November 1, 2011
Doctors Without Borders/Medecins Sans Frontieres (MSF) was founded four decades ago by doctors and journalists returning from a devastating famine in Biafra, Nigeria, where thousands of children had been denied access to food during a brutal civil war. There was a need, they believed, for an organization that could both dispense emergency medical services and also speak out about the reasons why such treatment was necessary in the first place.
Forty years on, the same dual sense of purpose lives on. Several months ago, we sent teams to set up emergency medical programs to treat people caught in violence erupting in Libya, Bahrain, southern Sudan, and Ivory Coast. At the same time, we spoke out forcefully about the violation of health facilities in Bahrain, the need for NATO countries to attend to the people fleeing a war they support in Libya, and other matters affecting patients in the countries where we work.
This issue of Alert contains updates from these and other contexts, including excerpts of a journal kept by Delphine Chedorge, an emergency coordinator who led one of the teams charged with providing medical care during the fevered factional fighting that gripped Ivory Coast this past Spring.
At the same time, though, we want to share another crucial part of our work, which centers on gathering and analyzing data from our programs. By constantly reviewing our efforts, we can use the findings both to identify ways we can improve and also to demonstrate to a larger audience what works and what does not. In addition to informing us about what we could be doing better, this gives us the evidence we need to advocate on behalf of our patients, to call for changes where changes need to be made or new policies where new policies are required.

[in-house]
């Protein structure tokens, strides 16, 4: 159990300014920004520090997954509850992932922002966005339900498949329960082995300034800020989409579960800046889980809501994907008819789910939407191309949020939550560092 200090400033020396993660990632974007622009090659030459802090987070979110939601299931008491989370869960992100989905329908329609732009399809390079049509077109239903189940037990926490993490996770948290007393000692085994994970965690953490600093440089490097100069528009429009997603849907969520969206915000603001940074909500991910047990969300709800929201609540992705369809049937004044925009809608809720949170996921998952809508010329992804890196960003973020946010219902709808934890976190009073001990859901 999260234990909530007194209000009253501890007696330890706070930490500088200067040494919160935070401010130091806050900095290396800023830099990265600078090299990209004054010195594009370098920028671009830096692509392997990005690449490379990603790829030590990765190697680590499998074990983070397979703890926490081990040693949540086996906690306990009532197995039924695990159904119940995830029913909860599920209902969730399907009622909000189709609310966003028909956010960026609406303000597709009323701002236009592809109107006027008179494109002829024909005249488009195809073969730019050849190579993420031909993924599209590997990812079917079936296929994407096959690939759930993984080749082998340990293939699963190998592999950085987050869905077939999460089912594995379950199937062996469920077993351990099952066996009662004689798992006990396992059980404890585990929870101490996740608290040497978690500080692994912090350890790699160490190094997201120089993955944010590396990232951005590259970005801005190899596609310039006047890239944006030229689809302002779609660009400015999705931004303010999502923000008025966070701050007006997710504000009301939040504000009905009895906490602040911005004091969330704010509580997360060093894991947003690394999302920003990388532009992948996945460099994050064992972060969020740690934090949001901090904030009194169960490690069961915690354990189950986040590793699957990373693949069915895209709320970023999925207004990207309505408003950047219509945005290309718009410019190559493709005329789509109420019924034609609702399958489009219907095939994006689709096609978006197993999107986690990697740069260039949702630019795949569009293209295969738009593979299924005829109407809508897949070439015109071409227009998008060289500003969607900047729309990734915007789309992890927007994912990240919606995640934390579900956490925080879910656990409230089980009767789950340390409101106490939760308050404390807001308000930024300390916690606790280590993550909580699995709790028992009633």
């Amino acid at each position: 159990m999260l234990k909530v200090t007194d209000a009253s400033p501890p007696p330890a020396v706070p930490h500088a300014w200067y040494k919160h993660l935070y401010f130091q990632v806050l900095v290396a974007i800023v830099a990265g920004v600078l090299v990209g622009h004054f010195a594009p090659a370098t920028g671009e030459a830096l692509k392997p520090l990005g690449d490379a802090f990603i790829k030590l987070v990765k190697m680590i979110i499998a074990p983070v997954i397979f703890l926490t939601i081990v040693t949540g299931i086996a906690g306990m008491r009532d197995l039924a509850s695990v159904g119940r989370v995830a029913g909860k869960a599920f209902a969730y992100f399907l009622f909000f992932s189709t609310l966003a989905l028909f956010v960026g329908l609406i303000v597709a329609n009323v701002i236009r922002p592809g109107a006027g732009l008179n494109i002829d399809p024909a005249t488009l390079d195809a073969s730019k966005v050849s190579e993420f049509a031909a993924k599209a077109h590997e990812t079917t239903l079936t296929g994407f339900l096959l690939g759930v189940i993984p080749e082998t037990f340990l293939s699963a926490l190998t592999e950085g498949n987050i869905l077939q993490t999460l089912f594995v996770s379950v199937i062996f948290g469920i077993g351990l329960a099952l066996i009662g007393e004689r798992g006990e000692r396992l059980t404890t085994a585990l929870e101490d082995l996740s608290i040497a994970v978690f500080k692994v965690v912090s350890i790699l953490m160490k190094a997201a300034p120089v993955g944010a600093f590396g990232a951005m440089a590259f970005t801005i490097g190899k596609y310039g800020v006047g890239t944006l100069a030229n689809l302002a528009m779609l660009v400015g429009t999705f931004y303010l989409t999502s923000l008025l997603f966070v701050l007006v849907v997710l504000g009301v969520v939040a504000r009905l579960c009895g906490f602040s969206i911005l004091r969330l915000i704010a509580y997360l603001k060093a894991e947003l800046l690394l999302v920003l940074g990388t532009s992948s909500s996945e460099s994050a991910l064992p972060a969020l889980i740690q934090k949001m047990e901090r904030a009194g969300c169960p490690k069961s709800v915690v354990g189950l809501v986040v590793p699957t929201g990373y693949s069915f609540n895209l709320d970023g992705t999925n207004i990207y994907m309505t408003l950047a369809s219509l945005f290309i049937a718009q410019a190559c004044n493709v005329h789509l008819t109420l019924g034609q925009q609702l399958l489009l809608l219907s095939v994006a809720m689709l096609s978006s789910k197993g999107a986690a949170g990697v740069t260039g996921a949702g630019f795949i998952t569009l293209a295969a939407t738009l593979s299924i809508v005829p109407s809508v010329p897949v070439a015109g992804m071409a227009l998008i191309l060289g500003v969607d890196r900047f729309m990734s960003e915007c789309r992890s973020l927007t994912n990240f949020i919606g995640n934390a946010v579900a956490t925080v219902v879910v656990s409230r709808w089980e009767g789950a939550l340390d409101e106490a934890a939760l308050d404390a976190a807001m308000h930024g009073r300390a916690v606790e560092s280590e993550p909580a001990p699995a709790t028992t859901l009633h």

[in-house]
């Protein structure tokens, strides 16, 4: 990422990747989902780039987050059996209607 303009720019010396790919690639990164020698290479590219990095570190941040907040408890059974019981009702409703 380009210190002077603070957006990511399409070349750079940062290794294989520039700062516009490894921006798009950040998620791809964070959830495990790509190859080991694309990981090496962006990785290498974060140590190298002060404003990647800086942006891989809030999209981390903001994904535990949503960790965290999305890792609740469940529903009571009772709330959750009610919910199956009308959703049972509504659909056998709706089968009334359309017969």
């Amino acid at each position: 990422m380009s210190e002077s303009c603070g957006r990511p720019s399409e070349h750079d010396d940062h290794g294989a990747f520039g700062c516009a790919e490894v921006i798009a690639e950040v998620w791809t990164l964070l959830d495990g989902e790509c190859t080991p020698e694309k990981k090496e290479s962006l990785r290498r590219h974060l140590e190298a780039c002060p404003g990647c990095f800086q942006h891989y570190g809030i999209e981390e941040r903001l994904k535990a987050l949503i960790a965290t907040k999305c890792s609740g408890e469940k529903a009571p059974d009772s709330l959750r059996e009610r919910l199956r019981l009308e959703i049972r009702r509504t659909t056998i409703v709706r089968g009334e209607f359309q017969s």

For example, on page 8, we highlight a study conducted in Niger by MSF’s epidemiological research center, Epicentre, that shows that providing children who are malnourished or at risk of becoming malnourished with supplemental nutritional foods and basic health care services can lower mortality rates by 50 percent. Additionally, starting on page 12, we share findings from a report authored by MSF’s Campaign for Access to Essential Medicines that cites recent research showing that treating HIV not only prolongs lives, it also helps reduce new cases.
This combination of direct action, research and reflection, and strategic advocacy is an inherent part of MSF’s work, a core aspect of our efforts to better both our projects on the ground and the governmental and institutional policies that impact them. We can do this thanks to your support and our shared belief that people enduring the worst of circumstances should benefit from the best that medicine has to offer.
Executive Director, MSF USA
© 2013 Doctors Without Borders/Médecins Sans Frontières (MSF)